From there, we traveled to the river to pan for gold. My imagine had us at a touristy joint with water flowing down a trough. We were the only ones at the river. We were not sure we mastered the exact motion of panning, but we discovered a “clinker,” which we still have.
Charming Alaska Town of Talkeetna
Talkeetna is a small town and serves as a base for people attempting to climb Denali. The creators of the television show “Northern Exposure” were inspired by Talkeetna when creating the show. Rustic and charming, you want to stay here to soak up the pioneering spirit. While there, we met up with a friend of my brother-in-law. She recently had bought a plot of land and had a small cabin on it. Unfortunately, the cabin was in the middle of a bear patch, so she always had her rifle ready when going home.
She told us a story of how some advice she had received saved her life. The previous fall, she rode her snowmobile over to someone’s house for dinner. Along the way, she crossed a river. Just as she reached the opposite river bank, the snowmobile cracked the river ice. Since she always traveled with her sub-zero degree rated sleeping bag, she pulled it out and remembered my brother-in-law’s brother had told her to take her boots and socks off if they get wet. She pulled them off, snuggled in her sleeping bag, and survived. Now you know, always take off your boot and socks if they get wet in the cold and put your feet in the dry sleeping bag.
Denali, Alaska and North America’s Highest Peak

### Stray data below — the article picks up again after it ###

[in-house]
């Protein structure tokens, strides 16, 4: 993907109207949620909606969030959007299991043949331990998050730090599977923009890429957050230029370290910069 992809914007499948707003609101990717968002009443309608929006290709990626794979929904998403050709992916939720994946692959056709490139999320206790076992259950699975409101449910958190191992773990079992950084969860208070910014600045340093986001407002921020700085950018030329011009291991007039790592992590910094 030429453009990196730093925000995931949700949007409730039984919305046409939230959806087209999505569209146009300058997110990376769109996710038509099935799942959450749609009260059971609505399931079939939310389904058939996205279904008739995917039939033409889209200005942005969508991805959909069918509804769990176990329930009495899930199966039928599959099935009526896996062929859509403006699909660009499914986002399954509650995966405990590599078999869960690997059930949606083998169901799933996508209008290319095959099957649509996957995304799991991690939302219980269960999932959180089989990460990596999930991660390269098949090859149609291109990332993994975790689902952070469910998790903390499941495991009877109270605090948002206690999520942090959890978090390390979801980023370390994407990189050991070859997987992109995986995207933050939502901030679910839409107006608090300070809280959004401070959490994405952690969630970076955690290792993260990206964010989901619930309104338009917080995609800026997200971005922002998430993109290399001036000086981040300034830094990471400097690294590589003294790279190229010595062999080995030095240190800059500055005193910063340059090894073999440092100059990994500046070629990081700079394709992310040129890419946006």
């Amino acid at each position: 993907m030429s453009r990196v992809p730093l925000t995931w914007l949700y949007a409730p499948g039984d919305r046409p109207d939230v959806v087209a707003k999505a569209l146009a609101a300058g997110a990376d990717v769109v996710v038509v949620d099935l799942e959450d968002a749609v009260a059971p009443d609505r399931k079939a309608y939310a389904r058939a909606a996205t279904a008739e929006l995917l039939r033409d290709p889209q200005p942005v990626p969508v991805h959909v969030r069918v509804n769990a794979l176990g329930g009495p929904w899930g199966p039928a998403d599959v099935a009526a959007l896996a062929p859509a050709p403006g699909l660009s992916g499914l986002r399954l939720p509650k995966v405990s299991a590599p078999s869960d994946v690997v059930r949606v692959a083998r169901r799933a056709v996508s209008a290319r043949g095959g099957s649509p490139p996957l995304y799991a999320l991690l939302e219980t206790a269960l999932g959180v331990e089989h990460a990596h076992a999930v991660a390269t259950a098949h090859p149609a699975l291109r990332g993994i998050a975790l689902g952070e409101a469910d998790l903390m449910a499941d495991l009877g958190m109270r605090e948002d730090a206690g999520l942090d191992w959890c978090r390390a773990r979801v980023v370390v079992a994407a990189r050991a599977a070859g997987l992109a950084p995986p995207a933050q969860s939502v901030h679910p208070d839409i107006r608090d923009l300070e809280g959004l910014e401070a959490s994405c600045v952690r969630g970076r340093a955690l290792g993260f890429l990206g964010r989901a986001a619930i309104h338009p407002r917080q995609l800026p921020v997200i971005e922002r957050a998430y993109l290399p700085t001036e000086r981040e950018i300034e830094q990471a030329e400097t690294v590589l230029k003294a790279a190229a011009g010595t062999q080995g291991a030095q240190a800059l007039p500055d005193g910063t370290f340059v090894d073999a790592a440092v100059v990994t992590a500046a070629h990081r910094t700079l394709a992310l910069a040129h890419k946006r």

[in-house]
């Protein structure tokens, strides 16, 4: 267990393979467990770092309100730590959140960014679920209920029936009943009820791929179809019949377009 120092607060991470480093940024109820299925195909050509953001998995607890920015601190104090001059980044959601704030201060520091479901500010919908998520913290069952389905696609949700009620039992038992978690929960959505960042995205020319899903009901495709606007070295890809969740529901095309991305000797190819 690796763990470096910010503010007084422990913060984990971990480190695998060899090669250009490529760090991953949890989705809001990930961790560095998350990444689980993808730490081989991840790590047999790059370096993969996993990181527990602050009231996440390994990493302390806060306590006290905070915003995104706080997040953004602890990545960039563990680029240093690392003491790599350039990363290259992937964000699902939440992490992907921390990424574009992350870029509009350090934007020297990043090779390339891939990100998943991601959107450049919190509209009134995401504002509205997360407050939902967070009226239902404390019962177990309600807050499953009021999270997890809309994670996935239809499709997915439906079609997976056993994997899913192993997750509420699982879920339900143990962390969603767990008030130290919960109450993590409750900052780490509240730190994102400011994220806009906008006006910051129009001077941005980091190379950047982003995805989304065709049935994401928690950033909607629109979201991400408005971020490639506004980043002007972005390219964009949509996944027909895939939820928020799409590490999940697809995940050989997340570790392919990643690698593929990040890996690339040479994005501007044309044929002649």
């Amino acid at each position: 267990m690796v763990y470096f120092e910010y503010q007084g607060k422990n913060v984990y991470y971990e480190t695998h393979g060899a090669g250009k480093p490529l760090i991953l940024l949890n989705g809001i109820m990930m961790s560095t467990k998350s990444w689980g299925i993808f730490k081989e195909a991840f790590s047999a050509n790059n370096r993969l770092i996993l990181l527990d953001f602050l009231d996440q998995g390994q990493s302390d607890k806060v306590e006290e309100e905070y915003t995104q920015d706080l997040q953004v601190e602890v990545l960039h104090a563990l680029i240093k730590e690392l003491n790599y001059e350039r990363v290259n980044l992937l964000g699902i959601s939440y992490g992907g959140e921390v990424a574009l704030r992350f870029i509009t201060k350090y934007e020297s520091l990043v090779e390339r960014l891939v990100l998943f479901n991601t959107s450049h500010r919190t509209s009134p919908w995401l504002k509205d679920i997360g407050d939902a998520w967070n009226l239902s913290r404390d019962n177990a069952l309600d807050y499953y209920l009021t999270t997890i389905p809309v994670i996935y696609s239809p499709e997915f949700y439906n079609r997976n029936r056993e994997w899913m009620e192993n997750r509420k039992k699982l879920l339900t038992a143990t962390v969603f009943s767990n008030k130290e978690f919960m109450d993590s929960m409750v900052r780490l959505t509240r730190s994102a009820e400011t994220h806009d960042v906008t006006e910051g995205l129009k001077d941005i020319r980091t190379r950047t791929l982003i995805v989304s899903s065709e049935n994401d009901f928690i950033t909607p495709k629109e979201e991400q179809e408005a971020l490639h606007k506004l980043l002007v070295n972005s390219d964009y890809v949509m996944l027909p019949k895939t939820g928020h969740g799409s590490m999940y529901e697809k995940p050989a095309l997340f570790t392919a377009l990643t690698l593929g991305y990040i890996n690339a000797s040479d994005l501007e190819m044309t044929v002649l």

The tall granite steeples and cold, snowy summits of Denali National Park and Preserve sit atop 160 miles of the Alaska Range and exhibit so much elevation they are often lost in the clouds. My advice is to get up early to see the sun hit the majestic peaks. Commanding this skyline is North America’s highest peak; Denali ascends gloriously to 20,310 feet and is one of the most impressive sights in Alaska. Around 400,000 fearless travelers come to visit the national park yearly, basically between late May and early September. The National Park Service offers various ways to see Denali, including three narrated bus tours led by trained naturalists. At eight hours, the Tundra Wilderness Tours provides the best opportunity to see wildlife. The shorter tour gets you to the first gate of the park and doesn’t offer you much wildlife viewing. Do not bother with that one. When we were told we were going on a retrofitted school bus for eight hours, I thought it would be misery, and it was far from it. Our guide made it fascinating!